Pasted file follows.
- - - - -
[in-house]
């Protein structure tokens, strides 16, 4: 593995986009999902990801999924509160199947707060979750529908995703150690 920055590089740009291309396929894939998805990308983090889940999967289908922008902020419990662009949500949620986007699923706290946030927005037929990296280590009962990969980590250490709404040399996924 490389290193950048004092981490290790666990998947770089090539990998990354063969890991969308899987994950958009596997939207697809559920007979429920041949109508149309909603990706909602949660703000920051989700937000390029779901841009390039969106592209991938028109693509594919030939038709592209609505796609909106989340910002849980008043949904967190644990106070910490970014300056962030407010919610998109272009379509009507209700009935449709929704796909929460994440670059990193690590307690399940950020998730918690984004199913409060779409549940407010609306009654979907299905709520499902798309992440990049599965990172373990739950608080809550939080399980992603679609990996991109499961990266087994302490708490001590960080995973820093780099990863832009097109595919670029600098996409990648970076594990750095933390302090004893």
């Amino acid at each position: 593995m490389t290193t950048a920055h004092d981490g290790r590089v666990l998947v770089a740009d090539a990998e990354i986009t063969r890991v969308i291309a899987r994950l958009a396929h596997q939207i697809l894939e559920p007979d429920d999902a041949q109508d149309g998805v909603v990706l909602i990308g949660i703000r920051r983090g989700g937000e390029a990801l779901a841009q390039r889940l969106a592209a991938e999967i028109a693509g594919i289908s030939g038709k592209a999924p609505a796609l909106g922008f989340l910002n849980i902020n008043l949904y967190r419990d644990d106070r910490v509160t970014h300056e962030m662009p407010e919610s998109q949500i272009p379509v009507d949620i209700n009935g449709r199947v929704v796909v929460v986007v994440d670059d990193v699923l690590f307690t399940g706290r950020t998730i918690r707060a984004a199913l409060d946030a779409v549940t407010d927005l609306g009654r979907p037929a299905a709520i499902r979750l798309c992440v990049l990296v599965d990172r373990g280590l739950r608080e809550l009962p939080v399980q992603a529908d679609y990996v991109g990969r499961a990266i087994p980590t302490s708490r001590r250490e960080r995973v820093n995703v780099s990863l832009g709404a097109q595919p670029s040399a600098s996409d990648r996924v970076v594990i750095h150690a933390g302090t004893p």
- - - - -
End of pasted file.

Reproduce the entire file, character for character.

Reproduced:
[in-house]
């Protein structure tokens, strides 16, 4: 593995986009999902990801999924509160199947707060979750529908995703150690 920055590089740009291309396929894939998805990308983090889940999967289908922008902020419990662009949500949620986007699923706290946030927005037929990296280590009962990969980590250490709404040399996924 490389290193950048004092981490290790666990998947770089090539990998990354063969890991969308899987994950958009596997939207697809559920007979429920041949109508149309909603990706909602949660703000920051989700937000390029779901841009390039969106592209991938028109693509594919030939038709592209609505796609909106989340910002849980008043949904967190644990106070910490970014300056962030407010919610998109272009379509009507209700009935449709929704796909929460994440670059990193690590307690399940950020998730918690984004199913409060779409549940407010609306009654979907299905709520499902798309992440990049599965990172373990739950608080809550939080399980992603679609990996991109499961990266087994302490708490001590960080995973820093780099990863832009097109595919670029600098996409990648970076594990750095933390302090004893």
């Amino acid at each position: 593995m490389t290193t950048a920055h004092d981490g290790r590089v666990l998947v770089a740009d090539a990998e990354i986009t063969r890991v969308i291309a899987r994950l958009a396929h596997q939207i697809l894939e559920p007979d429920d999902a041949q109508d149309g998805v909603v990706l909602i990308g949660i703000r920051r983090g989700g937000e390029a990801l779901a841009q390039r889940l969106a592209a991938e999967i028109a693509g594919i289908s030939g038709k592209a999924p609505a796609l909106g922008f989340l910002n849980i902020n008043l949904y967190r419990d644990d106070r910490v509160t970014h300056e962030m662009p407010e919610s998109q949500i272009p379509v009507d949620i209700n009935g449709r199947v929704v796909v929460v986007v994440d670059d990193v699923l690590f307690t399940g706290r950020t998730i918690r707060a984004a199913l409060d946030a779409v549940t407010d927005l609306g009654r979907p037929a299905a709520i499902r979750l798309c992440v990049l990296v599965d990172r373990g280590l739950r608080e809550l009962p939080v399980q992603a529908d679609y990996v991109g990969r499961a990266i087994p980590t302490s708490r001590r250490e960080r995973v820093n995703v780099s990863l832009g709404a097109q595919p670029s040399a600098s996409d990648r996924v970076v594990i750095h150690a933390g302090t004893p």